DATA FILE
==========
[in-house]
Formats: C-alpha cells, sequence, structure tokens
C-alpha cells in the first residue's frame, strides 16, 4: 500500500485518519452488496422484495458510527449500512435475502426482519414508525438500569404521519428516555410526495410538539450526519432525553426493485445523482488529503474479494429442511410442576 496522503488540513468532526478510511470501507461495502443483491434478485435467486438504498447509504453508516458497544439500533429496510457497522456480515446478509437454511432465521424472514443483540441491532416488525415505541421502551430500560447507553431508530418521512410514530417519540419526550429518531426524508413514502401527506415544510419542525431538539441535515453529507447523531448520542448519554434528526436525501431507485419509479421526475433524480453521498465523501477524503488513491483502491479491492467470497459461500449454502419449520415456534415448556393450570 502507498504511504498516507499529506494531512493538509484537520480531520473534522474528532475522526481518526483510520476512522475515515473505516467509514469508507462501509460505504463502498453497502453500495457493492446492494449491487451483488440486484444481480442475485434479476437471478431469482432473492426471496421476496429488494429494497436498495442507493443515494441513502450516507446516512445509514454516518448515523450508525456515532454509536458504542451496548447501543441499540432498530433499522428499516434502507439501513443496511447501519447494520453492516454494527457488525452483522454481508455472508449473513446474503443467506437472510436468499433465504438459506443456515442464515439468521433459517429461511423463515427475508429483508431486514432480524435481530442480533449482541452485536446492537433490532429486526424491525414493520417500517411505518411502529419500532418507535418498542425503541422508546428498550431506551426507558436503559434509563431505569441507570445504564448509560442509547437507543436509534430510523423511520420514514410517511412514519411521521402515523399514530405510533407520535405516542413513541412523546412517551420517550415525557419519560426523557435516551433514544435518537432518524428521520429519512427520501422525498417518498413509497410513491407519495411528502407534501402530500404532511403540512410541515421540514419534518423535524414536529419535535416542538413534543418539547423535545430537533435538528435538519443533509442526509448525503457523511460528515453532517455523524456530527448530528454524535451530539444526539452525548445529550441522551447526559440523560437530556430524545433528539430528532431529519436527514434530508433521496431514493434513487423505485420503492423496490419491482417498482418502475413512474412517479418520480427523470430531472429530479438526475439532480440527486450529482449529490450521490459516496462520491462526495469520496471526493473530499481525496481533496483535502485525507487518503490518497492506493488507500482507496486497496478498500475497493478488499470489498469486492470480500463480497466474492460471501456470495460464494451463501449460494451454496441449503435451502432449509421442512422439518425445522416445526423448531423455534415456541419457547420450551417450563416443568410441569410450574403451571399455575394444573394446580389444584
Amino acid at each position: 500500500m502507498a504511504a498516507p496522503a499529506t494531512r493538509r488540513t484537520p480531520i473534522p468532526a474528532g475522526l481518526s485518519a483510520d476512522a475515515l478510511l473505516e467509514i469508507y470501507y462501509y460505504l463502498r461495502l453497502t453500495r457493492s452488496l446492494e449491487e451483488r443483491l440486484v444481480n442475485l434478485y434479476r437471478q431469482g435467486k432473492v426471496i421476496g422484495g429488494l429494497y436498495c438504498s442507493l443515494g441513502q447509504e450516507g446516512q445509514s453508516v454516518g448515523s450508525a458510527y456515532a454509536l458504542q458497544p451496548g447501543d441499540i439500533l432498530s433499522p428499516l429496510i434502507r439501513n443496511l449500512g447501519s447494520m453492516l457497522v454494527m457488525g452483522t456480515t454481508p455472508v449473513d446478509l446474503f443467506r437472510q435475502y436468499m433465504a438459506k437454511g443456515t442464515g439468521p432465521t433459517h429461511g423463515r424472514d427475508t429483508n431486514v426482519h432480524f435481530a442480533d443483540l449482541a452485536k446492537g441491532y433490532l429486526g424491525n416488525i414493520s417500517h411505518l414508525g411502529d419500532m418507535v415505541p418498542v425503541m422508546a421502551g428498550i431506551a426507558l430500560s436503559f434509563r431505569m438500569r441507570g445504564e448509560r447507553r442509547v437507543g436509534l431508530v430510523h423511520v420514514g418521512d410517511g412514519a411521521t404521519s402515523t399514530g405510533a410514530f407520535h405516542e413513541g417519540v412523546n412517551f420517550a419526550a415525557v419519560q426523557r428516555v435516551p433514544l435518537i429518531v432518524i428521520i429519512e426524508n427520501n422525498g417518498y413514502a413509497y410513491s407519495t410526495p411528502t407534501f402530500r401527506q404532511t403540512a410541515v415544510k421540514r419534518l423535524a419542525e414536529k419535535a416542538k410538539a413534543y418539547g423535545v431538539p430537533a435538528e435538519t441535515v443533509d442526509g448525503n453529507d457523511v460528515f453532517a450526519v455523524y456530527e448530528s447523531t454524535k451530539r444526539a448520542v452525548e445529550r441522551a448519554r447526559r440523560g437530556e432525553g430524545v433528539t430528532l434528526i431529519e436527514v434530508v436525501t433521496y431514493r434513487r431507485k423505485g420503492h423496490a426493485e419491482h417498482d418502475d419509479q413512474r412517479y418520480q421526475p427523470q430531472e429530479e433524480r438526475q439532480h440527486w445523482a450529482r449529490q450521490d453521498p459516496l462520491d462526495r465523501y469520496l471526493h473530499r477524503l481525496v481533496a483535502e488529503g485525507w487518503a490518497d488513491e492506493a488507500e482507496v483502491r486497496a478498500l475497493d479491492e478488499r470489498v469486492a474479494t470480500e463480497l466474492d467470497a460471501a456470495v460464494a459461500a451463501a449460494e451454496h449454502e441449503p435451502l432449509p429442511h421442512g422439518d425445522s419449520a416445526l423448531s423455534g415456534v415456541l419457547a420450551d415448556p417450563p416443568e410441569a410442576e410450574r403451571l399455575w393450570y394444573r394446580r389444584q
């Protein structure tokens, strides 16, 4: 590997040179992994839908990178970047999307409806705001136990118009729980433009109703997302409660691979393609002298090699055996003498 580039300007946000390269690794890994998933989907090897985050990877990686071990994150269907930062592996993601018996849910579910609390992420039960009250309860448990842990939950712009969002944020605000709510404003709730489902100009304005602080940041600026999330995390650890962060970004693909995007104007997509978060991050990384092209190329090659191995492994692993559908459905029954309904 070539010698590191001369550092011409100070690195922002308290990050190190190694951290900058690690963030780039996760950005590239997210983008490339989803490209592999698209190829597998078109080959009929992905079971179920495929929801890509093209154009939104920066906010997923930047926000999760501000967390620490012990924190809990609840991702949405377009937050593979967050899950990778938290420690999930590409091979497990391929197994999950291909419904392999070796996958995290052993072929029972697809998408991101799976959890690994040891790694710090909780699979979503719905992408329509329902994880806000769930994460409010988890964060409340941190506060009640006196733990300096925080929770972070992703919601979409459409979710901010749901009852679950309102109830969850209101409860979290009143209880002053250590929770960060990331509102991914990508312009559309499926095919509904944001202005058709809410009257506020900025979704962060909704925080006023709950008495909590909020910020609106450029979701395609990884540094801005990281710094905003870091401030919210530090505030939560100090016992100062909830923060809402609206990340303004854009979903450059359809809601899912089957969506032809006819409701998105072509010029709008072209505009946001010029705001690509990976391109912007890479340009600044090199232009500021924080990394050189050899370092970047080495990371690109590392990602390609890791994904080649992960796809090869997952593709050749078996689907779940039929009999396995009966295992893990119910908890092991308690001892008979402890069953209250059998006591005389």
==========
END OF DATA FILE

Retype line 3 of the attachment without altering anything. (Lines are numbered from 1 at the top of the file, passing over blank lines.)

C-alpha cells in the first residue's frame, strides 16, 4: 500500500485518519452488496422484495458510527449500512435475502426482519414508525438500569404521519428516555410526495410538539450526519432525553426493485445523482488529503474479494429442511410442576 496522503488540513468532526478510511470501507461495502443483491434478485435467486438504498447509504453508516458497544439500533429496510457497522456480515446478509437454511432465521424472514443483540441491532416488525415505541421502551430500560447507553431508530418521512410514530417519540419526550429518531426524508413514502401527506415544510419542525431538539441535515453529507447523531448520542448519554434528526436525501431507485419509479421526475433524480453521498465523501477524503488513491483502491479491492467470497459461500449454502419449520415456534415448556393450570 502507498504511504498516507499529506494531512493538509484537520480531520473534522474528532475522526481518526483510520476512522475515515473505516467509514469508507462501509460505504463502498453497502453500495457493492446492494449491487451483488440486484444481480442475485434479476437471478431469482432473492426471496421476496429488494429494497436498495442507493443515494441513502450516507446516512445509514454516518448515523450508525456515532454509536458504542451496548447501543441499540432498530433499522428499516434502507439501513443496511447501519447494520453492516454494527457488525452483522454481508455472508449473513446474503443467506437472510436468499433465504438459506443456515442464515439468521433459517429461511423463515427475508429483508431486514432480524435481530442480533449482541452485536446492537433490532429486526424491525414493520417500517411505518411502529419500532418507535418498542425503541422508546428498550431506551426507558436503559434509563431505569441507570445504564448509560442509547437507543436509534430510523423511520420514514410517511412514519411521521402515523399514530405510533407520535405516542413513541412523546412517551420517550415525557419519560426523557435516551433514544435518537432518524428521520429519512427520501422525498417518498413509497410513491407519495411528502407534501402530500404532511403540512410541515421540514419534518423535524414536529419535535416542538413534543418539547423535545430537533435538528435538519443533509442526509448525503457523511460528515453532517455523524456530527448530528454524535451530539444526539452525548445529550441522551447526559440523560437530556430524545433528539430528532431529519436527514434530508433521496431514493434513487423505485420503492423496490419491482417498482418502475413512474412517479418520480427523470430531472429530479438526475439532480440527486450529482449529490450521490459516496462520491462526495469520496471526493473530499481525496481533496483535502485525507487518503490518497492506493488507500482507496486497496478498500475497493478488499470489498469486492470480500463480497466474492460471501456470495460464494451463501449460494451454496441449503435451502432449509421442512422439518425445522416445526423448531423455534415456541419457547420450551417450563416443568410441569410450574403451571399455575394444573394446580389444584